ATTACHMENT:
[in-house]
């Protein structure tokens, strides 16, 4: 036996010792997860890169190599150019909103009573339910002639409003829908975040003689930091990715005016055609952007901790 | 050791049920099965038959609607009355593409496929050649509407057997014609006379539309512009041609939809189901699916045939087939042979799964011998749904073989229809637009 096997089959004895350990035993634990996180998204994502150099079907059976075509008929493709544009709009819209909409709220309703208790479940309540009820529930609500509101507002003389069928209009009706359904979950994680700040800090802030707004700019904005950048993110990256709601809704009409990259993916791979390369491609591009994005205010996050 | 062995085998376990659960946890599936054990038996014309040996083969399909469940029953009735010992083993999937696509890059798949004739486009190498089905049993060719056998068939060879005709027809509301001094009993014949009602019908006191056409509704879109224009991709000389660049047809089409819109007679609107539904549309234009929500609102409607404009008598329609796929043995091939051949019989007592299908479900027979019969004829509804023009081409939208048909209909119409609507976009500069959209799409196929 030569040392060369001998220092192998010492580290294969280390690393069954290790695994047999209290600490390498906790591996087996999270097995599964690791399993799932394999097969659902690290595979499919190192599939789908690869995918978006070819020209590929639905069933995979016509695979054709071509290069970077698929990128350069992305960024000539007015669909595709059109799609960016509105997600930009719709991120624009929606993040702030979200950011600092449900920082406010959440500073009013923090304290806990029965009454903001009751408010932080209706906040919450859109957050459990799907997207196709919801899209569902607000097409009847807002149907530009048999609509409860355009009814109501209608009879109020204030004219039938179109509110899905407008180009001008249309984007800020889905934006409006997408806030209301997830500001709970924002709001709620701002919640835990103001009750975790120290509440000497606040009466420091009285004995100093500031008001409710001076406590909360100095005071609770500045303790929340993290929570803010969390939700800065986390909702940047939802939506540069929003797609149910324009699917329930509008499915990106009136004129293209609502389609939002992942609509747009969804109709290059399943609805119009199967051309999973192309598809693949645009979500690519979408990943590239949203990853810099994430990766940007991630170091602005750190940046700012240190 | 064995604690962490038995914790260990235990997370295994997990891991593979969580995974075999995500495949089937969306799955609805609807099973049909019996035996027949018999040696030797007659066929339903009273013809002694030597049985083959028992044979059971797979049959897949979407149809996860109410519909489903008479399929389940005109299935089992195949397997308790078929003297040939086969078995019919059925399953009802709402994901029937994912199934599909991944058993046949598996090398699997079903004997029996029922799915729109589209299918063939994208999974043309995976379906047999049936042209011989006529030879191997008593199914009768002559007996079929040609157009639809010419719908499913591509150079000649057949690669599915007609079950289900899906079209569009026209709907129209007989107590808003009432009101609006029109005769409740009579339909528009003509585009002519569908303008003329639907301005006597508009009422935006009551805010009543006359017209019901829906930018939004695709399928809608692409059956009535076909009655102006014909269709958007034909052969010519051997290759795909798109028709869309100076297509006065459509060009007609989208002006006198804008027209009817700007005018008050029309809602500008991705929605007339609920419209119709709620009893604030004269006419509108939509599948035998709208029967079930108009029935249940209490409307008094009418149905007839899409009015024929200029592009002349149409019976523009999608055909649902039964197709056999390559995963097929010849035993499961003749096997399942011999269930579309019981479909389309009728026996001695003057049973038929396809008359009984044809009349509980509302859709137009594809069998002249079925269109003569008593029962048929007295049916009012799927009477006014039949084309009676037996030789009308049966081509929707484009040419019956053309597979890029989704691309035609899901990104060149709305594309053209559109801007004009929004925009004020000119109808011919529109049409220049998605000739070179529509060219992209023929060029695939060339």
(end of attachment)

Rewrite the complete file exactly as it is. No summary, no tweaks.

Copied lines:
[in-house]
């Protein structure tokens, strides 16, 4: 036996010792997860890169190599150019909103009573339910002639409003829908975040003689930091990715005016055609952007901790 | 050791049920099965038959609607009355593409496929050649509407057997014609006379539309512009041609939809189901699916045939087939042979799964011998749904073989229809637009 096997089959004895350990035993634990996180998204994502150099079907059976075509008929493709544009709009819209909409709220309703208790479940309540009820529930609500509101507002003389069928209009009706359904979950994680700040800090802030707004700019904005950048993110990256709601809704009409990259993916791979390369491609591009994005205010996050 | 062995085998376990659960946890599936054990038996014309040996083969399909469940029953009735010992083993999937696509890059798949004739486009190498089905049993060719056998068939060879005709027809509301001094009993014949009602019908006191056409509704879109224009991709000389660049047809089409819109007679609107539904549309234009929500609102409607404009008598329609796929043995091939051949019989007592299908479900027979019969004829509804023009081409939208048909209909119409609507976009500069959209799409196929 030569040392060369001998220092192998010492580290294969280390690393069954290790695994047999209290600490390498906790591996087996999270097995599964690791399993799932394999097969659902690290595979499919190192599939789908690869995918978006070819020209590929639905069933995979016509695979054709071509290069970077698929990128350069992305960024000539007015669909595709059109799609960016509105997600930009719709991120624009929606993040702030979200950011600092449900920082406010959440500073009013923090304290806990029965009454903001009751408010932080209706906040919450859109957050459990799907997207196709919801899209569902607000097409009847807002149907530009048999609509409860355009009814109501209608009879109020204030004219039938179109509110899905407008180009001008249309984007800020889905934006409006997408806030209301997830500001709970924002709001709620701002919640835990103001009750975790120290509440000497606040009466420091009285004995100093500031008001409710001076406590909360100095005071609770500045303790929340993290929570803010969390939700800065986390909702940047939802939506540069929003797609149910324009699917329930509008499915990106009136004129293209609502389609939002992942609509747009969804109709290059399943609805119009199967051309999973192309598809693949645009979500690519979408990943590239949203990853810099994430990766940007991630170091602005750190940046700012240190 | 064995604690962490038995914790260990235990997370295994997990891991593979969580995974075999995500495949089937969306799955609805609807099973049909019996035996027949018999040696030797007659066929339903009273013809002694030597049985083959028992044979059971797979049959897949979407149809996860109410519909489903008479399929389940005109299935089992195949397997308790078929003297040939086969078995019919059925399953009802709402994901029937994912199934599909991944058993046949598996090398699997079903004997029996029922799915729109589209299918063939994208999974043309995976379906047999049936042209011989006529030879191997008593199914009768002559007996079929040609157009639809010419719908499913591509150079000649057949690669599915007609079950289900899906079209569009026209709907129209007989107590808003009432009101609006029109005769409740009579339909528009003509585009002519569908303008003329639907301005006597508009009422935006009551805010009543006359017209019901829906930018939004695709399928809608692409059956009535076909009655102006014909269709958007034909052969010519051997290759795909798109028709869309100076297509006065459509060009007609989208002006006198804008027209009817700007005018008050029309809602500008991705929605007339609920419209119709709620009893604030004269006419509108939509599948035998709208029967079930108009029935249940209490409307008094009418149905007839899409009015024929200029592009002349149409019976523009999608055909649902039964197709056999390559995963097929010849035993499961003749096997399942011999269930579309019981479909389309009728026996001695003057049973038929396809008359009984044809009349509980509302859709137009594809069998002249079925269109003569008593029962048929007295049916009012799927009477006014039949084309009676037996030789009308049966081509929707484009040419019956053309597979890029989704691309035609899901990104060149709305594309053209559109801007004009929004925009004020000119109808011919529109049409220049998605000739070179529509060219992209023929060029695939060339």